Now that we know a thing or two about merle’s genealogy, let’s talk about Merle French Bulldog colors.

Blue Merle French Bulldog

blue merle frenchie

The French Bulldog with this color has been recently bred. Blue fawn is one variation of a blue merle pattern, and it is one of the rarest colors in the French Bulldog Breed.

Merle French Bulldog puppies with this color are very expensive, in spite of the fact that they are not officially recognized by the AKC.

And, on top of that, they are the only Merle French Bulldogs that keep the blue eye color into adulthood.

Brindle Merle French Bulldog

A Brindle coat pattern is often called a “striped” pattern and it means that there are two layers:

underlayer or base coat is usually of lighter color

the top layer is darker and it can be black, brown, or a mixture of the two

Upper layer patterns swirl or go in tiger-like stripes all over the base coat.

Brindle French Bulldog coat color variations:

• black brindle

• blue brindle

• pied brindle

• reverse brindle

• chocolate brindle

• lilac brindle

• tiger brindle

If you are looking for a unique Frenchie, you can’t go wrong with one of many Brindle Merle French Bulldog coat color variations.

Isabella Merle French Bulldog

The name of this beautiful color is said to originate from the story of the Spanish princess Isabella Clara Eugenia.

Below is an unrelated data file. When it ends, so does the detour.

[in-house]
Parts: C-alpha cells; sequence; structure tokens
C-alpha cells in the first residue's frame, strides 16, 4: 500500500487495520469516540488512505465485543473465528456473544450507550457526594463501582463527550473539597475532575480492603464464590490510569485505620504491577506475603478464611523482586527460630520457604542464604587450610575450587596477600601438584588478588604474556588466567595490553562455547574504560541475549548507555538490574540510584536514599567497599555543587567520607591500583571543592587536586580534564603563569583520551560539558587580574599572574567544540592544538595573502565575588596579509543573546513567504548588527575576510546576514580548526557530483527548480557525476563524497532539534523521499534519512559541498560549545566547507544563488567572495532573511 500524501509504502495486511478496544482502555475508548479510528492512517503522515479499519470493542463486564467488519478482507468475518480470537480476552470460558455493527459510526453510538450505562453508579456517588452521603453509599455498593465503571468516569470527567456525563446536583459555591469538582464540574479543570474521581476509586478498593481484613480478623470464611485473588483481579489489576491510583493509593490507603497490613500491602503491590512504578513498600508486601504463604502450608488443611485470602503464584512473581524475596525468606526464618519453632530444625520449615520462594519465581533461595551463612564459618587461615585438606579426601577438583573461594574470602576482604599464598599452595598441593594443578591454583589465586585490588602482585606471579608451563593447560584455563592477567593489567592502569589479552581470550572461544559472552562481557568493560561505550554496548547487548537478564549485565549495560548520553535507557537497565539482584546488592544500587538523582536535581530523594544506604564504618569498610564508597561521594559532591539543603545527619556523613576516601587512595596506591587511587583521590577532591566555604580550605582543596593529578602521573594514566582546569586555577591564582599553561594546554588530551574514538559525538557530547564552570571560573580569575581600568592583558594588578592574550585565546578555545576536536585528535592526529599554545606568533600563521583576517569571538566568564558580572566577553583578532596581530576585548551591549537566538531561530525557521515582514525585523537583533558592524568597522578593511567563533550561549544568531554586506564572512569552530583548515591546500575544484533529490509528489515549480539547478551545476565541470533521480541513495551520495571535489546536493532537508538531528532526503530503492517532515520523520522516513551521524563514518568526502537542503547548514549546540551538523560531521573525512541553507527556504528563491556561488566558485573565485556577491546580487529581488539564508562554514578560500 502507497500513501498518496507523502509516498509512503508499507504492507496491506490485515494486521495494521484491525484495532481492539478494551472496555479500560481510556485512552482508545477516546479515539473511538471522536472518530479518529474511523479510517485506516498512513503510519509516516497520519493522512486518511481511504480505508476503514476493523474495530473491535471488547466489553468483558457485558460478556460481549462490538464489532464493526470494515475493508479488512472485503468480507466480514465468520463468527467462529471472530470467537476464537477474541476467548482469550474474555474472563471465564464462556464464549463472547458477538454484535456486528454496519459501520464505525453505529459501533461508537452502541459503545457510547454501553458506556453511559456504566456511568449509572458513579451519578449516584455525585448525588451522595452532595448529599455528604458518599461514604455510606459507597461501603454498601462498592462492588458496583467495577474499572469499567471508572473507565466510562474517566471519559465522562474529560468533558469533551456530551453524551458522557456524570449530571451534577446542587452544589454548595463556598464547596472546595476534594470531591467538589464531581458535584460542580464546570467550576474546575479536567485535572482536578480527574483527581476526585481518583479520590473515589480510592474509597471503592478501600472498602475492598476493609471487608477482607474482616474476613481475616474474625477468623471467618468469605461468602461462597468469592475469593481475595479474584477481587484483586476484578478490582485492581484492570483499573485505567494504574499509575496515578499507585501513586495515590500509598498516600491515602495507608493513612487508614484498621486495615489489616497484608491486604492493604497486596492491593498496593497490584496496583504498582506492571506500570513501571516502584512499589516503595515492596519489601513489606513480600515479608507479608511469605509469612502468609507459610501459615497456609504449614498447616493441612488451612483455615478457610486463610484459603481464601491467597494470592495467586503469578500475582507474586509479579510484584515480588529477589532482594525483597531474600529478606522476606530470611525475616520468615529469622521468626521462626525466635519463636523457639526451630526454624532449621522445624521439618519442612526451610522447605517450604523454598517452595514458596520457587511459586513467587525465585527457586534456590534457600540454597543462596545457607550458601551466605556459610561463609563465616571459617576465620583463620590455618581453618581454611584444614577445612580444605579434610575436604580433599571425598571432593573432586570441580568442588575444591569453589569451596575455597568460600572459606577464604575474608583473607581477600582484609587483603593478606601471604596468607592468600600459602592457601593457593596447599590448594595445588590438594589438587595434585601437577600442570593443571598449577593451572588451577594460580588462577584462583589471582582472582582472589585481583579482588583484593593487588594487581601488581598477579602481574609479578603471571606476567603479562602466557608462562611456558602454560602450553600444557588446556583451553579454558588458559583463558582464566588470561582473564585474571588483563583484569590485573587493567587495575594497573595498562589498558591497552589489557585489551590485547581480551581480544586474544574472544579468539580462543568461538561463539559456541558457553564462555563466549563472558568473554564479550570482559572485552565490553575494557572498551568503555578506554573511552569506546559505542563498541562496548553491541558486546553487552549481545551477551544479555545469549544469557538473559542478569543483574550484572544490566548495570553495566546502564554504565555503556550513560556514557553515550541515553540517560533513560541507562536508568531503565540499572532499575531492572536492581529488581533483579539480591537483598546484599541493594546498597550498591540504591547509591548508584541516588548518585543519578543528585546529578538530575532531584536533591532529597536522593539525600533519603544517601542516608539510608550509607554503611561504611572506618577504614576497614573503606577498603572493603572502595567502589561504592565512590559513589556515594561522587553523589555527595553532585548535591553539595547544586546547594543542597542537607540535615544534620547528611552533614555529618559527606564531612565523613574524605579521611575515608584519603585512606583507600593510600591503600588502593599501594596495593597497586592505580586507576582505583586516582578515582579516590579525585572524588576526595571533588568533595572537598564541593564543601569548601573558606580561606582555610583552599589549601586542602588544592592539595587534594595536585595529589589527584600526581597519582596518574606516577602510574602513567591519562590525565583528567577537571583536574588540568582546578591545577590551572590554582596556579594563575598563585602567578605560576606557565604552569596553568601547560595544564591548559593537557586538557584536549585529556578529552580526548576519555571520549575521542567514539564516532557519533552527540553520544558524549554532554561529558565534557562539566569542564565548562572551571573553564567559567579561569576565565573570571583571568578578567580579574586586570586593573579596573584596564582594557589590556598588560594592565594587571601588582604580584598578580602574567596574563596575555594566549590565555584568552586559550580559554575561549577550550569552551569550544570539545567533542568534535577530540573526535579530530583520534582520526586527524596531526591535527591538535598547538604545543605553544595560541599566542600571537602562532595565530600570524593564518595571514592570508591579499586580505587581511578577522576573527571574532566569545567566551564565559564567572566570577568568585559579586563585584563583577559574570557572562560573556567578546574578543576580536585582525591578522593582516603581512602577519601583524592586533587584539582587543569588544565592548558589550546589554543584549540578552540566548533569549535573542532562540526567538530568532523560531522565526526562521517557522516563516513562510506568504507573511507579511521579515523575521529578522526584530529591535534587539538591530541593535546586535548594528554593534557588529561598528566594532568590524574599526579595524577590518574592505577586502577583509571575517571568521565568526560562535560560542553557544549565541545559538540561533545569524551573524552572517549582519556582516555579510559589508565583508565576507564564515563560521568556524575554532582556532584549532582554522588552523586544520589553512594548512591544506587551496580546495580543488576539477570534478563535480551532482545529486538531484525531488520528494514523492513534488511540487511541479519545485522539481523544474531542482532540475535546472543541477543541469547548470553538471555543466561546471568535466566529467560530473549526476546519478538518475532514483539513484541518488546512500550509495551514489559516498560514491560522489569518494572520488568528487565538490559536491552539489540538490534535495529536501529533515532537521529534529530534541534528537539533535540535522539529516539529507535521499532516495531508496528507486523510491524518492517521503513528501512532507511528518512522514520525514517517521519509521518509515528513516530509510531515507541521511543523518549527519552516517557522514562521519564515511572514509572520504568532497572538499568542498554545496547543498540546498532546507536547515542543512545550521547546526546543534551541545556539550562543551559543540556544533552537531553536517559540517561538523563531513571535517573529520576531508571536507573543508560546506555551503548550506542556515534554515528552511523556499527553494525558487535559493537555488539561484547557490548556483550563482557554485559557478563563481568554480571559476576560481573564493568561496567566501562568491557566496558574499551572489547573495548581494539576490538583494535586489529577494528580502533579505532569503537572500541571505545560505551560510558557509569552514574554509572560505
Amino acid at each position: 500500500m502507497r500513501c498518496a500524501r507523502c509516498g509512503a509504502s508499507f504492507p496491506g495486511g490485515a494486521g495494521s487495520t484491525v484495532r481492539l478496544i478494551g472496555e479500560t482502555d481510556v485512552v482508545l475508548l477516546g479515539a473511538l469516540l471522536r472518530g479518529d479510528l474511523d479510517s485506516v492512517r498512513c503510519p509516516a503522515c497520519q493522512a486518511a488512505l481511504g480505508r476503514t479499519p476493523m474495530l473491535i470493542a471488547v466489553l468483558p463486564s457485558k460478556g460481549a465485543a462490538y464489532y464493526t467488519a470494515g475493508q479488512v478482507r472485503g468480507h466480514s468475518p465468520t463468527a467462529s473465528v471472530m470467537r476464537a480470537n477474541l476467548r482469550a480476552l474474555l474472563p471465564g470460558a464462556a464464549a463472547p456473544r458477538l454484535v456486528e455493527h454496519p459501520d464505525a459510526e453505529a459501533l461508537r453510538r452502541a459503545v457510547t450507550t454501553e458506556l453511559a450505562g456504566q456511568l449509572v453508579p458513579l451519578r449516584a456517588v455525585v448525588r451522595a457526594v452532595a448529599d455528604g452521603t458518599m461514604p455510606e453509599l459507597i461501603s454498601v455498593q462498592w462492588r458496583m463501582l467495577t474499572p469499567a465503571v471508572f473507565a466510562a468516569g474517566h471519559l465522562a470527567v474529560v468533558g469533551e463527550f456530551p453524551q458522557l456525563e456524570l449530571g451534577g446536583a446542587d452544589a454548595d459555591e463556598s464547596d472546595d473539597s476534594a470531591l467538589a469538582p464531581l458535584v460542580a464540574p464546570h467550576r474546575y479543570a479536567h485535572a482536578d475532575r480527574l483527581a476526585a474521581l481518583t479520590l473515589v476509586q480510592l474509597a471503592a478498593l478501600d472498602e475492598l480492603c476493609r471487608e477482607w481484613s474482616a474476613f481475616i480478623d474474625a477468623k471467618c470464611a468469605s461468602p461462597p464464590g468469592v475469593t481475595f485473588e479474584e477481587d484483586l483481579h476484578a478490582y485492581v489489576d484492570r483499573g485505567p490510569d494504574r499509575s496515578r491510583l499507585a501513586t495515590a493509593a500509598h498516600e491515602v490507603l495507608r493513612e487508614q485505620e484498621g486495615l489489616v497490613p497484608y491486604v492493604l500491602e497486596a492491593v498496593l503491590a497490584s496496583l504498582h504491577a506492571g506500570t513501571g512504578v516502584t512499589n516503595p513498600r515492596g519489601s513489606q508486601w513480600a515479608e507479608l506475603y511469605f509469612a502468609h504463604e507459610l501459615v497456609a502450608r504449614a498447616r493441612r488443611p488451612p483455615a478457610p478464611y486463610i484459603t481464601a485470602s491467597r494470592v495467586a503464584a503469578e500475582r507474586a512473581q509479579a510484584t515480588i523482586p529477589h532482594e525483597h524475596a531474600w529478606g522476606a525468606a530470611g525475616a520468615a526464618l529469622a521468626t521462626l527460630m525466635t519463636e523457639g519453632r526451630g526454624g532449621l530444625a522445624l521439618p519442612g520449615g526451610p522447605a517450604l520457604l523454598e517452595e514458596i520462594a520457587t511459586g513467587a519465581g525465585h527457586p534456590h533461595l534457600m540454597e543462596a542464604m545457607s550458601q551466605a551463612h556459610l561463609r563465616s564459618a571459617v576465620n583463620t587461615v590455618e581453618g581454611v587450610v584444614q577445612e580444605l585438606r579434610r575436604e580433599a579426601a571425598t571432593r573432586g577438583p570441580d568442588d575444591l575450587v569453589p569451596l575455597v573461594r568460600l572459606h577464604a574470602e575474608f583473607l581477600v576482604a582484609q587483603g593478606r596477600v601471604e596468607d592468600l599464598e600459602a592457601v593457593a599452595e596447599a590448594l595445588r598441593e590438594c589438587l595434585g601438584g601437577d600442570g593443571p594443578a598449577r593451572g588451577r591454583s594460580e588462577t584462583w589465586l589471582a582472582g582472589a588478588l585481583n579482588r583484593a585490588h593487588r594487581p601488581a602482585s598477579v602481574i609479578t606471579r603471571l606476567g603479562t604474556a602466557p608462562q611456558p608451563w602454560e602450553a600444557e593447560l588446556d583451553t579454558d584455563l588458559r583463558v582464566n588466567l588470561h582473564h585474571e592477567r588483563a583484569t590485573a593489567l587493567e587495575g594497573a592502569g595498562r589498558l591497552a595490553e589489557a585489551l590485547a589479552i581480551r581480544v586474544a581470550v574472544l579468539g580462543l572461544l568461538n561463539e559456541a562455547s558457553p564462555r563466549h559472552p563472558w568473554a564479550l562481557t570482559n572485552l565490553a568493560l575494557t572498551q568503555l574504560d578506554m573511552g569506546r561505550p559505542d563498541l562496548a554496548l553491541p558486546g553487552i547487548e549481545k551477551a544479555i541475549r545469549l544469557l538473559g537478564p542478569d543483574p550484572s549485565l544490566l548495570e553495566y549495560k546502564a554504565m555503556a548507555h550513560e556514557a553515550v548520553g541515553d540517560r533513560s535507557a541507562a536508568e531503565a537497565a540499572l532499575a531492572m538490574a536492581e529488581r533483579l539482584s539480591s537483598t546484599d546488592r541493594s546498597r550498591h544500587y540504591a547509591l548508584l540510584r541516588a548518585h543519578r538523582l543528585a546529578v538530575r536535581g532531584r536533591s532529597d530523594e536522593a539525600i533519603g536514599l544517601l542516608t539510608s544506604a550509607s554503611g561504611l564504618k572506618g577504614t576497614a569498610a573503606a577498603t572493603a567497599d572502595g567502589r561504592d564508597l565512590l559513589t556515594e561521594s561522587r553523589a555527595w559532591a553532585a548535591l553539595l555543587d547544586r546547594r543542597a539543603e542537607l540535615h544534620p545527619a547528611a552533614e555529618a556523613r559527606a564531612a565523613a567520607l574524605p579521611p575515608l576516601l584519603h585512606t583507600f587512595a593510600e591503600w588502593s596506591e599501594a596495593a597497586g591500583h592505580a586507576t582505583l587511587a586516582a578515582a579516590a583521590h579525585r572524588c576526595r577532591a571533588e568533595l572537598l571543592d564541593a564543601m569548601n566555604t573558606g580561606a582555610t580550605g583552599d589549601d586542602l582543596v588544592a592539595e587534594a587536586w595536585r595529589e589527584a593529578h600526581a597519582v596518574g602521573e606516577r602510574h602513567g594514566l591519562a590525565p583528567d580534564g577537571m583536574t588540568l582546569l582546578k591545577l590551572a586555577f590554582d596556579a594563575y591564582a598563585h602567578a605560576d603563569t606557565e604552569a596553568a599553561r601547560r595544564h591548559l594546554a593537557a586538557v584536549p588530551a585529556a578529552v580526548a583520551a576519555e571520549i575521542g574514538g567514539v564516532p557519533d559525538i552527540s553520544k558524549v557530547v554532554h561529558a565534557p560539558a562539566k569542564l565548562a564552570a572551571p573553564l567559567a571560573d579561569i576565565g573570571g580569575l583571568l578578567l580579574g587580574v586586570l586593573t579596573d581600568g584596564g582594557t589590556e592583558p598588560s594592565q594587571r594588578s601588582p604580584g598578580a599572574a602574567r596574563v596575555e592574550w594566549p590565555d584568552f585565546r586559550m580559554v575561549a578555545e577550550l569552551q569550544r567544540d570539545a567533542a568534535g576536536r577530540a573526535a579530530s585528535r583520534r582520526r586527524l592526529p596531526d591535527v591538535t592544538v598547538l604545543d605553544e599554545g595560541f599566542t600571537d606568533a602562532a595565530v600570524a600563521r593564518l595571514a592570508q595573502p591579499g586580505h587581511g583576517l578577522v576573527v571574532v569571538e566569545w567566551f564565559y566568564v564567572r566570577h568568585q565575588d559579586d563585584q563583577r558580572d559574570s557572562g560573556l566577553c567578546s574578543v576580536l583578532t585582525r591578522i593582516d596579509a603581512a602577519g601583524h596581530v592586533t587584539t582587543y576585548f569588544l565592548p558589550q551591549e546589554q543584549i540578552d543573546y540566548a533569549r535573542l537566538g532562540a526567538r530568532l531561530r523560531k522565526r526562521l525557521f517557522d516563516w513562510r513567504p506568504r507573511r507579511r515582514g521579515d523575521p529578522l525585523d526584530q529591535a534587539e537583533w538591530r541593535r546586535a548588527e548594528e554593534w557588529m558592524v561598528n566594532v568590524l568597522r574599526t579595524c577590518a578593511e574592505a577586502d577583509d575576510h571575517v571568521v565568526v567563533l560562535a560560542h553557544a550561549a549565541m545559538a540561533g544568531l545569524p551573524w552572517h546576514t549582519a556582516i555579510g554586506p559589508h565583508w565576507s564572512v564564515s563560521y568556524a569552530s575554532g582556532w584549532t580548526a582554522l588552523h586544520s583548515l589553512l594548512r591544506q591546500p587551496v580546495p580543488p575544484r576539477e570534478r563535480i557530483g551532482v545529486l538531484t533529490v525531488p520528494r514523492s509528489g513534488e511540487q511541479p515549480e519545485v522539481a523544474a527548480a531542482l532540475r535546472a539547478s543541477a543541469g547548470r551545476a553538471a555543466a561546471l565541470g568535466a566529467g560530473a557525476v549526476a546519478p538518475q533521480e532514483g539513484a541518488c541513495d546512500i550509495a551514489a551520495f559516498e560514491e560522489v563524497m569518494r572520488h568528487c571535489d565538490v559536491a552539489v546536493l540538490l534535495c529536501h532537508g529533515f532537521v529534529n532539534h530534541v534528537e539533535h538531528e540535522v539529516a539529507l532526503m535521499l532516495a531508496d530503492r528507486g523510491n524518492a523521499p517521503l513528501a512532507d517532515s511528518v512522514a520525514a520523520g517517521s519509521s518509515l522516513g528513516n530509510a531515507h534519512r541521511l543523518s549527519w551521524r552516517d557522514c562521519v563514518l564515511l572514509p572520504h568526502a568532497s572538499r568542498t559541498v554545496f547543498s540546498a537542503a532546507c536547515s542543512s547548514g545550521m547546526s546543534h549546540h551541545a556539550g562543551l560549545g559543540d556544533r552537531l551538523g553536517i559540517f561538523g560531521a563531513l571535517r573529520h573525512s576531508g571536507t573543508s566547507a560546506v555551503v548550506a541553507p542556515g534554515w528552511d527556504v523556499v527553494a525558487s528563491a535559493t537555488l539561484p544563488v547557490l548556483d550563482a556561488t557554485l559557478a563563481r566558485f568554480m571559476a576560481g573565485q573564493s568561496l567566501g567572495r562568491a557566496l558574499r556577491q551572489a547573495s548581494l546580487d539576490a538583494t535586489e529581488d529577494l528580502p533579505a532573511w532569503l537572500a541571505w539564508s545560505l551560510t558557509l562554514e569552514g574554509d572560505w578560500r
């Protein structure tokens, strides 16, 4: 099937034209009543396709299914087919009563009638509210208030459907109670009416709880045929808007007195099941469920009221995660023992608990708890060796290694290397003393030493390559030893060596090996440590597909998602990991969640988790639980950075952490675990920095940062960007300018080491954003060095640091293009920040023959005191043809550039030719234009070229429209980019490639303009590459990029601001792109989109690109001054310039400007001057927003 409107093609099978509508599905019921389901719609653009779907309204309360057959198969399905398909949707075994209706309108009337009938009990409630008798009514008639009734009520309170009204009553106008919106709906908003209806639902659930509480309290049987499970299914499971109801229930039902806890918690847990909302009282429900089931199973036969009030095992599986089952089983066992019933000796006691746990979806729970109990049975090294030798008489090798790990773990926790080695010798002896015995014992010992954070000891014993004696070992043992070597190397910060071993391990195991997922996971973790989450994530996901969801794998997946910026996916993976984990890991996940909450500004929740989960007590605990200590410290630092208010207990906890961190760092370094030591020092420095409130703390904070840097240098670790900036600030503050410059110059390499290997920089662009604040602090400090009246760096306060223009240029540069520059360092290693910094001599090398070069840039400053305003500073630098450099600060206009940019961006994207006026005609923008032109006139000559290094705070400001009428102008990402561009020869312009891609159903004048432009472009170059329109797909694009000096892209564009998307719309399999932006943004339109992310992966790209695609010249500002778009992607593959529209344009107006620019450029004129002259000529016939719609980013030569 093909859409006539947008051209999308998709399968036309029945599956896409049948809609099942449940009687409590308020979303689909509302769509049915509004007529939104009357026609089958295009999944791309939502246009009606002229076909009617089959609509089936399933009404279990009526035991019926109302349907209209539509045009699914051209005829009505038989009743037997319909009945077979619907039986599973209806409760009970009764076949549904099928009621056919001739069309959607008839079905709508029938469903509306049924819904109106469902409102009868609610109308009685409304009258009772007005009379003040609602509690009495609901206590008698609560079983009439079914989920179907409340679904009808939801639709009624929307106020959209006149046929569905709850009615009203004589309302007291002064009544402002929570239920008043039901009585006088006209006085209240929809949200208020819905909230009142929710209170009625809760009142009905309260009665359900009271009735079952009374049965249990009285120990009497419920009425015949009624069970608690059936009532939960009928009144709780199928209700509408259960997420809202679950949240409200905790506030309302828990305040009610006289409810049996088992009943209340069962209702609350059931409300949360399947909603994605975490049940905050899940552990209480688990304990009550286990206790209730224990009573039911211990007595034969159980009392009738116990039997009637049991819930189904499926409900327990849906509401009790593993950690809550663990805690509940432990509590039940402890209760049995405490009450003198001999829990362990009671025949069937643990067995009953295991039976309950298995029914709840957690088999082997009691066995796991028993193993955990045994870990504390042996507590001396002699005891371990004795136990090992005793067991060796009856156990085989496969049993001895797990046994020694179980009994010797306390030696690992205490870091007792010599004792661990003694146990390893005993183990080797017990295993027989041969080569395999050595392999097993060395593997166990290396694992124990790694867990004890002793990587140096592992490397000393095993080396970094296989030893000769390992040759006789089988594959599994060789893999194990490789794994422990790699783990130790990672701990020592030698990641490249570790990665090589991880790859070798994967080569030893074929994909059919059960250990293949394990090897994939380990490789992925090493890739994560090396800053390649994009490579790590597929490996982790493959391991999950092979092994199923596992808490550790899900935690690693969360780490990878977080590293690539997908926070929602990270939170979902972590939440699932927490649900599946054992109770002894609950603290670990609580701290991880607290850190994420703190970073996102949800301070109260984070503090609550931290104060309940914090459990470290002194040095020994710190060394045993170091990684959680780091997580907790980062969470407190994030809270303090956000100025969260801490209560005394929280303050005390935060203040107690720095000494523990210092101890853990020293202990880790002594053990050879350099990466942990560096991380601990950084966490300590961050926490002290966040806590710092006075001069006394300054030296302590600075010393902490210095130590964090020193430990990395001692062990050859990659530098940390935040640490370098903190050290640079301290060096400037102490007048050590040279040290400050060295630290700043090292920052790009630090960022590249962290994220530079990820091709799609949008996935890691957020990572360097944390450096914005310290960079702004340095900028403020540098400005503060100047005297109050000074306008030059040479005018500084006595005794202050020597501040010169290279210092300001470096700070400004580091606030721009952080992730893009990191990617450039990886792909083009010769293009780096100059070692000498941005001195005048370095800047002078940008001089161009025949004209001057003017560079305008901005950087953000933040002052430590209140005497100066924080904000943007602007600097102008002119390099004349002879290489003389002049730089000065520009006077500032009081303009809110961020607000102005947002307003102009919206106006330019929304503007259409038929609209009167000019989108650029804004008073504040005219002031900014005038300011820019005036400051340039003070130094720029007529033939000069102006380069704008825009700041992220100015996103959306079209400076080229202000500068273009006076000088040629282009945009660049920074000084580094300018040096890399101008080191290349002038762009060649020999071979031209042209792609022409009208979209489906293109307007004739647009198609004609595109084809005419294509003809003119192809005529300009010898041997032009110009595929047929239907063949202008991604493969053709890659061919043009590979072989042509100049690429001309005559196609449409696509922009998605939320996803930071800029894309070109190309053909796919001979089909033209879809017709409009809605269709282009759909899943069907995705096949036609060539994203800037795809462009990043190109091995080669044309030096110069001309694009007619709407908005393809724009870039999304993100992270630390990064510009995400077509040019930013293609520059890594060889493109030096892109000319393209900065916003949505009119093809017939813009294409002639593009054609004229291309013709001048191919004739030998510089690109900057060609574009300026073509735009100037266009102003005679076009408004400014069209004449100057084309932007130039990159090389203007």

She pledged a vow not to change her clothing until one of the fortresses her army was fighting for was taken. The siege of the fortress lasted three years, and she kept her vow, resulting in her clothing turning into pale-brown or pale-fawn color.

The Isabella color is also used to describe the color of horses and birds, and just like Isabella Frenchies, these animals are very expensive..

Isabella Frenchies can be pale chocolate, pale-cream, pale-brown, or golden.

Lilac Merle French Bulldog

Lilac Merle French Bulldogs are similar in color to Isabella Frenchies. Most people use the term interchangeably, but there is a slight difference between these two colors.

Lilac French Bulldog doesn’t mean the dog is truly lilac-colored or purple. It means they have the lilac hue on their coats and compared to Isabella Frenchies, their coat colors are much darker toned.

This type of color comes from the dilution gene which makes the liver-colored coat become lilac.

Blue Frenchies got their color through the dilution gene working on the black coat.